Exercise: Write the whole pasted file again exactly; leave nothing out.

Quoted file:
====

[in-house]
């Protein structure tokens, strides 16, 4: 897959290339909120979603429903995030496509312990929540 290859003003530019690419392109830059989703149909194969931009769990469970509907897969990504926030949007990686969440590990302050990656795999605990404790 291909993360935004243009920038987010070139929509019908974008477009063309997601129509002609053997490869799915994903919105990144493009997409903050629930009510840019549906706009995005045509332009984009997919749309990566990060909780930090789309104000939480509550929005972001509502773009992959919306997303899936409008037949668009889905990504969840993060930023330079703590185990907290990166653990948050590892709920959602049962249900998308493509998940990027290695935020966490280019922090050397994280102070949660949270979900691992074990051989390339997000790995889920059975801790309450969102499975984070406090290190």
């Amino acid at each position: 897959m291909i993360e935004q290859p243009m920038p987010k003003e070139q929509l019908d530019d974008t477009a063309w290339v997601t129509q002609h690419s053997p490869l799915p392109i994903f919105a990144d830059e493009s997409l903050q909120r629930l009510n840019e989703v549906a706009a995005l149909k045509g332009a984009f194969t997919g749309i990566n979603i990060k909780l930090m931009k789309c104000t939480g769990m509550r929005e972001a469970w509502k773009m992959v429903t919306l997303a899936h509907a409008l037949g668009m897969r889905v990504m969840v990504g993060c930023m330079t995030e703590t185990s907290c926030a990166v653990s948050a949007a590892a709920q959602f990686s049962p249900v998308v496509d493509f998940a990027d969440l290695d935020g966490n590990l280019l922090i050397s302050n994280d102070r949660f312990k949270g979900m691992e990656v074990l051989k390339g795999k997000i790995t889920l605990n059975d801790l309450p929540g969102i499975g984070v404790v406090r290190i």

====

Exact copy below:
[in-house]
């Protein structure tokens, strides 16, 4: 897959290339909120979603429903995030496509312990929540 290859003003530019690419392109830059989703149909194969931009769990469970509907897969990504926030949007990686969440590990302050990656795999605990404790 291909993360935004243009920038987010070139929509019908974008477009063309997601129509002609053997490869799915994903919105990144493009997409903050629930009510840019549906706009995005045509332009984009997919749309990566990060909780930090789309104000939480509550929005972001509502773009992959919306997303899936409008037949668009889905990504969840993060930023330079703590185990907290990166653990948050590892709920959602049962249900998308493509998940990027290695935020966490280019922090050397994280102070949660949270979900691992074990051989390339997000790995889920059975801790309450969102499975984070406090290190």
């Amino acid at each position: 897959m291909i993360e935004q290859p243009m920038p987010k003003e070139q929509l019908d530019d974008t477009a063309w290339v997601t129509q002609h690419s053997p490869l799915p392109i994903f919105a990144d830059e493009s997409l903050q909120r629930l009510n840019e989703v549906a706009a995005l149909k045509g332009a984009f194969t997919g749309i990566n979603i990060k909780l930090m931009k789309c104000t939480g769990m509550r929005e972001a469970w509502k773009m992959v429903t919306l997303a899936h509907a409008l037949g668009m897969r889905v990504m969840v990504g993060c930023m330079t995030e703590t185990s907290c926030a990166v653990s948050a949007a590892a709920q959602f990686s049962p249900v998308v496509d493509f998940a990027d969440l290695d935020g966490n590990l280019l922090i050397s302050n994280d102070r949660f312990k949270g979900m691992e990656v074990l051989k390339g795999k997000i790995t889920l605990n059975d801790l309450p929540g969102i499975g984070v404790v406090r290190i």